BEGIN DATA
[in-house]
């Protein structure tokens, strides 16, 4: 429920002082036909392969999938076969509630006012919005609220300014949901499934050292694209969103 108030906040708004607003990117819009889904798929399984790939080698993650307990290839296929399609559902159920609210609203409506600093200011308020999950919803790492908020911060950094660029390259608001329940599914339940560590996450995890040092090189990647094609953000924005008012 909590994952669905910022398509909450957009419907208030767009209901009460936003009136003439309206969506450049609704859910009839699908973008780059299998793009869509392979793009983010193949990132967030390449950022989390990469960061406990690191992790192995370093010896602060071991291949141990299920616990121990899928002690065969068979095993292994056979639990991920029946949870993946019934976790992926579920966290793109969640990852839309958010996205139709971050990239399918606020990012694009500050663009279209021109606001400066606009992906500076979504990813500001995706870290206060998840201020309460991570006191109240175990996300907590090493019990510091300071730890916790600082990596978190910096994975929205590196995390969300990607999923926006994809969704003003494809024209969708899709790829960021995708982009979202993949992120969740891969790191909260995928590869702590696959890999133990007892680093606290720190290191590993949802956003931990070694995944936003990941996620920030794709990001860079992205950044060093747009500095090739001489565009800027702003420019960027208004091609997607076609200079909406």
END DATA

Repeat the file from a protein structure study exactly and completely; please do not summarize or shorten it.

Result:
[in-house]
């Protein structure tokens, strides 16, 4: 429920002082036909392969999938076969509630006012919005609220300014949901499934050292694209969103 108030906040708004607003990117819009889904798929399984790939080698993650307990290839296929399609559902159920609210609203409506600093200011308020999950919803790492908020911060950094660029390259608001329940599914339940560590996450995890040092090189990647094609953000924005008012 909590994952669905910022398509909450957009419907208030767009209901009460936003009136003439309206969506450049609704859910009839699908973008780059299998793009869509392979793009983010193949990132967030390449950022989390990469960061406990690191992790192995370093010896602060071991291949141990299920616990121990899928002690065969068979095993292994056979639990991920029946949870993946019934976790992926579920966290793109969640990852839309958010996205139709971050990239399918606020990012694009500050663009279209021109606001400066606009992906500076979504990813500001995706870290206060998840201020309460991570006191109240175990996300907590090493019990510091300071730890916790600082990596978190910096994975929205590196995390969300990607999923926006994809969704003003494809024209969708899709790829960021995708982009979202993949992120969740891969790191909260995928590869702590696959890999133990007892680093606290720190290191590993949802956003931990070694995944936003990941996620920030794709990001860079992205950044060093747009500095090739001489565009800027702003420019960027208004091609997607076609200079909406």